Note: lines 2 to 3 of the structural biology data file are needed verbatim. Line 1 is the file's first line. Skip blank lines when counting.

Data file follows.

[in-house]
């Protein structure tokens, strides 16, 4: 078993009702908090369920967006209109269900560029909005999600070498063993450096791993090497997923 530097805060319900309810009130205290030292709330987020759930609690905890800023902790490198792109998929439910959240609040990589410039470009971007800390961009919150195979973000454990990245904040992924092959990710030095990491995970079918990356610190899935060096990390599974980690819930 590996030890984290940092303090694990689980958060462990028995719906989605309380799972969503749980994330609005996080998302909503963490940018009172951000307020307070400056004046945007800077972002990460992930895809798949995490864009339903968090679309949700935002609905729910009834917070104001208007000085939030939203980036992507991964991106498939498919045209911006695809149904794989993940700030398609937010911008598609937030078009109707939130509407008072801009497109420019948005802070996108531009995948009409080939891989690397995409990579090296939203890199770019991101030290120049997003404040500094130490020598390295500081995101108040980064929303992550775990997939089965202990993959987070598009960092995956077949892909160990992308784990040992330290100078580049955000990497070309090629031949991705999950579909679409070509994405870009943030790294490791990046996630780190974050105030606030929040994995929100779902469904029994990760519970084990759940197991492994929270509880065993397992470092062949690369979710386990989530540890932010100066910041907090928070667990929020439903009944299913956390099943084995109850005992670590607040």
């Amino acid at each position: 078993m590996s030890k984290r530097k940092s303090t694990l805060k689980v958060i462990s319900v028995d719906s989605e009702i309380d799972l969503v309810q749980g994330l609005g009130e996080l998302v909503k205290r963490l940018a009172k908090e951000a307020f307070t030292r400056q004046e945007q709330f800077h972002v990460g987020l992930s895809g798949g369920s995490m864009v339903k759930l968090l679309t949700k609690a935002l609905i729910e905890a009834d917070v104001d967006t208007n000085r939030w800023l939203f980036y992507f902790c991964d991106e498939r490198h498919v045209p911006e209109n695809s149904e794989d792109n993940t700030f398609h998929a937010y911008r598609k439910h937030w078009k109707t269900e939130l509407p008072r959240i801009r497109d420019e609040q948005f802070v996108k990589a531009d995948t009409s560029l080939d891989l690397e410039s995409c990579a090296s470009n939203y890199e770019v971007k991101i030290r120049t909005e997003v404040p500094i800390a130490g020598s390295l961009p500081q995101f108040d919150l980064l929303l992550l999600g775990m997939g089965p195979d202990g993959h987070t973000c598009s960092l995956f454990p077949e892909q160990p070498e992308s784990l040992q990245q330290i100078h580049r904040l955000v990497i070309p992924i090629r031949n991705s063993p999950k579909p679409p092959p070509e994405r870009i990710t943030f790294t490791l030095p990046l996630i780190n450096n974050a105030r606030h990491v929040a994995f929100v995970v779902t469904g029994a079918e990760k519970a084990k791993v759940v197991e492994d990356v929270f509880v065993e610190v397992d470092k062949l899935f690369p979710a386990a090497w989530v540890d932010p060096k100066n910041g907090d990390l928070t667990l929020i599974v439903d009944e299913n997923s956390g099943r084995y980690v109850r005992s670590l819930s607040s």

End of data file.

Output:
């Protein structure tokens, strides 16, 4: 078993009702908090369920967006209109269900560029909005999600070498063993450096791993090497997923 530097805060319900309810009130205290030292709330987020759930609690905890800023902790490198792109998929439910959240609040990589410039470009971007800390961009919150195979973000454990990245904040992924092959990710030095990491995970079918990356610190899935060096990390599974980690819930 590996030890984290940092303090694990689980958060462990028995719906989605309380799972969503749980994330609005996080998302909503963490940018009172951000307020307070400056004046945007800077972002990460992930895809798949995490864009339903968090679309949700935002609905729910009834917070104001208007000085939030939203980036992507991964991106498939498919045209911006695809149904794989993940700030398609937010911008598609937030078009109707939130509407008072801009497109420019948005802070996108531009995948009409080939891989690397995409990579090296939203890199770019991101030290120049997003404040500094130490020598390295500081995101108040980064929303992550775990997939089965202990993959987070598009960092995956077949892909160990992308784990040992330290100078580049955000990497070309090629031949991705999950579909679409070509994405870009943030790294490791990046996630780190974050105030606030929040994995929100779902469904029994990760519970084990759940197991492994929270509880065993397992470092062949690369979710386990989530540890932010100066910041907090928070667990929020439903009944299913956390099943084995109850005992670590607040």
């Amino acid at each position: 078993m590996s030890k984290r530097k940092s303090t694990l805060k689980v958060i462990s319900v028995d719906s989605e009702i309380d799972l969503v309810q749980g994330l609005g009130e996080l998302v909503k205290r963490l940018a009172k908090e951000a307020f307070t030292r400056q004046e945007q709330f800077h972002v990460g987020l992930s895809g798949g369920s995490m864009v339903k759930l968090l679309t949700k609690a935002l609905i729910e905890a009834d917070v104001d967006t208007n000085r939030w800023l939203f980036y992507f902790c991964d991106e498939r490198h498919v045209p911006e209109n695809s149904e794989d792109n993940t700030f398609h998929a937010y911008r598609k439910h937030w078009k109707t269900e939130l509407p008072r959240i801009r497109d420019e609040q948005f802070v996108k990589a531009d995948t009409s560029l080939d891989l690397e410039s995409c990579a090296s470009n939203y890199e770019v971007k991101i030290r120049t909005e997003v404040p500094i800390a130490g020598s390295l961009p500081q995101f108040d919150l980064l929303l992550l999600g775990m997939g089965p195979d202990g993959h987070t973000c598009s960092l995956f454990p077949e892909q160990p070498e992308s784990l040992q990245q330290i100078h580049r904040l955000v990497i070309p992924i090629r031949n991705s063993p999950k579909p679409p092959p070509e994405r870009i990710t943030f790294t490791l030095p990046l996630i780190n450096n974050a105030r606030h990491v929040a994995f929100v995970v779902t469904g029994a079918e990760k519970a084990k791993v759940v197991e492994d990356v929270f509880v065993e610190v397992d470092k062949l899935f690369p979710a386990a090497w989530v540890d932010p060096k100066n910041g907090d990390l928070t667990l929020i599974v439903d009944e299913n997923s956390g099943r084995y980690v109850r005992s670590l819930s607040s």